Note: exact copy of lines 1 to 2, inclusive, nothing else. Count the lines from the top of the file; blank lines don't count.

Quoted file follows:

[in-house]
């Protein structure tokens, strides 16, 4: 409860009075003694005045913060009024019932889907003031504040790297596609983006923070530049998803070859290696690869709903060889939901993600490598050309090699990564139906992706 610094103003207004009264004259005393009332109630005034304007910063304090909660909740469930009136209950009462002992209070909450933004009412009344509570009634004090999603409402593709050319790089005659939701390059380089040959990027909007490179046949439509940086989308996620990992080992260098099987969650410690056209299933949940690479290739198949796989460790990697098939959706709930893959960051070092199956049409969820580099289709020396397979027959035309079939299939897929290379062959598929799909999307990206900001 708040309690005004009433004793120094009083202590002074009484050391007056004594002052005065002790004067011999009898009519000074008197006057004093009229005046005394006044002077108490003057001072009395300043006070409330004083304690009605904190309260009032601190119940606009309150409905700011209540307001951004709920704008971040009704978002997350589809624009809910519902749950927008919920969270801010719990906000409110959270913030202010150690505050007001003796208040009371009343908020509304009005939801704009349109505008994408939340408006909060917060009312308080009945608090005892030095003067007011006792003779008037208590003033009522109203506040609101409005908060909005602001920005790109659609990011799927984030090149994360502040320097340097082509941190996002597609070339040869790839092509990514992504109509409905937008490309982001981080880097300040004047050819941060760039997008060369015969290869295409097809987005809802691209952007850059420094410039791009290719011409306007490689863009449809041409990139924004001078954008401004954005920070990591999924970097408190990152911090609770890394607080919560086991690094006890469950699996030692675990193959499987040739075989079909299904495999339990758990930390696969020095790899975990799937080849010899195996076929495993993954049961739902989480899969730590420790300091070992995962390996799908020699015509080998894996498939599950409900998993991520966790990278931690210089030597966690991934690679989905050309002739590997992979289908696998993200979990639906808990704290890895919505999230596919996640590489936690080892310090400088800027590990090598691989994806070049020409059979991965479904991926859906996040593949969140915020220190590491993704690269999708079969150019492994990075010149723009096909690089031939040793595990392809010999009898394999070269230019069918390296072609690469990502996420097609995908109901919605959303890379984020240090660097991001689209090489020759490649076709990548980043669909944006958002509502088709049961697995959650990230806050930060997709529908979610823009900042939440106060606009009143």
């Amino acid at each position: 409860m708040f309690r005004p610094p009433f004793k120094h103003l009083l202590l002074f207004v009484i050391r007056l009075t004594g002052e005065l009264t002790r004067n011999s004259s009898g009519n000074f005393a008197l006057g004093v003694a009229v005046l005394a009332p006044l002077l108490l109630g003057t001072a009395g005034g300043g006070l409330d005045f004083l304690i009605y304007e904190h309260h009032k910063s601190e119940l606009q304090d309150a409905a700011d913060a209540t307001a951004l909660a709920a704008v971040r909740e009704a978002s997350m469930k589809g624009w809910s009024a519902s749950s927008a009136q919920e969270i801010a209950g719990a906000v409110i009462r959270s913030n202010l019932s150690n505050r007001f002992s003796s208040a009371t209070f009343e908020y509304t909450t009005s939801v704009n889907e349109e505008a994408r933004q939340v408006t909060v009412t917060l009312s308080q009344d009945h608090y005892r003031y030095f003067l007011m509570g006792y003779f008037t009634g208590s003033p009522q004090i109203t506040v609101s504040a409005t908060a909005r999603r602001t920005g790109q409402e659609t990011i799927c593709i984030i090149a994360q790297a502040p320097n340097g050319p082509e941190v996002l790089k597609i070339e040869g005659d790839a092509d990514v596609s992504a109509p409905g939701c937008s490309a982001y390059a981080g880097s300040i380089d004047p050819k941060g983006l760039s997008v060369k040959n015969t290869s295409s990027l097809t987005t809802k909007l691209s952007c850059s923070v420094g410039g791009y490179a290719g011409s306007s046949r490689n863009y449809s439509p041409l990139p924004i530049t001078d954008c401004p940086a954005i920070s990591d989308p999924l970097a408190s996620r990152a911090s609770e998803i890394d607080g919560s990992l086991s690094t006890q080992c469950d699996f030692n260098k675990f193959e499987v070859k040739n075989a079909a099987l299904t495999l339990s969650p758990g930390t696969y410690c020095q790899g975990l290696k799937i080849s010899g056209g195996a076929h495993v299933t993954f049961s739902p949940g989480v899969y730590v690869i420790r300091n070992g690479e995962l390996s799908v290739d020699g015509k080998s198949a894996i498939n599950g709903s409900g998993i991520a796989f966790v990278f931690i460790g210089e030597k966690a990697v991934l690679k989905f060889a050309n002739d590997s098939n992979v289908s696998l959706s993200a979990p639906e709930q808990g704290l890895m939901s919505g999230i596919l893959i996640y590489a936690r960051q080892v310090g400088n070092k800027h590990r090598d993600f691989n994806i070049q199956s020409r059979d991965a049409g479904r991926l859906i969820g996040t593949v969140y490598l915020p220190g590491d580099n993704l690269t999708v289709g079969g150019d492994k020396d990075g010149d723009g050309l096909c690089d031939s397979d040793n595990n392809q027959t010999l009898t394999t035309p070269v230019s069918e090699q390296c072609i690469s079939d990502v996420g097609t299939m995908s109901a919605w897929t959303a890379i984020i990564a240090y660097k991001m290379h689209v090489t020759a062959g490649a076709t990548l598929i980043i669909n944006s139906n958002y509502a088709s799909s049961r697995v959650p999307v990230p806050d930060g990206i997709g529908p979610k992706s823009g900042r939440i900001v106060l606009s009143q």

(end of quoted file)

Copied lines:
[in-house]
């Protein structure tokens, strides 16, 4: 409860009075003694005045913060009024019932889907003031504040790297596609983006923070530049998803070859290696690869709903060889939901993600490598050309090699990564139906992706 610094103003207004009264004259005393009332109630005034304007910063304090909660909740469930009136209950009462002992209070909450933004009412009344509570009634004090999603409402593709050319790089005659939701390059380089040959990027909007490179046949439509940086989308996620990992080992260098099987969650410690056209299933949940690479290739198949796989460790990697098939959706709930893959960051070092199956049409969820580099289709020396397979027959035309079939299939897929290379062959598929799909999307990206900001 708040309690005004009433004793120094009083202590002074009484050391007056004594002052005065002790004067011999009898009519000074008197006057004093009229005046005394006044002077108490003057001072009395300043006070409330004083304690009605904190309260009032601190119940606009309150409905700011209540307001951004709920704008971040009704978002997350589809624009809910519902749950927008919920969270801010719990906000409110959270913030202010150690505050007001003796208040009371009343908020509304009005939801704009349109505008994408939340408006909060917060009312308080009945608090005892030095003067007011006792003779008037208590003033009522109203506040609101409005908060909005602001920005790109659609990011799927984030090149994360502040320097340097082509941190996002597609070339040869790839092509990514992504109509409905937008490309982001981080880097300040004047050819941060760039997008060369015969290869295409097809987005809802691209952007850059420094410039791009290719011409306007490689863009449809041409990139924004001078954008401004954005920070990591999924970097408190990152911090609770890394607080919560086991690094006890469950699996030692675990193959499987040739075989079909299904495999339990758990930390696969020095790899975990799937080849010899195996076929495993993954049961739902989480899969730590420790300091070992995962390996799908020699015509080998894996498939599950409900998993991520966790990278931690210089030597966690991934690679989905050309002739590997992979289908696998993200979990639906808990704290890895919505999230596919996640590489936690080892310090400088800027590990090598691989994806070049020409059979991965479904991926859906996040593949969140915020220190590491993704690269999708079969150019492994990075010149723009096909690089031939040793595990392809010999009898394999070269230019069918390296072609690469990502996420097609995908109901919605959303890379984020240090660097991001689209090489020759490649076709990548980043669909944006958002509502088709049961697995959650990230806050930060997709529908979610823009900042939440106060606009009143």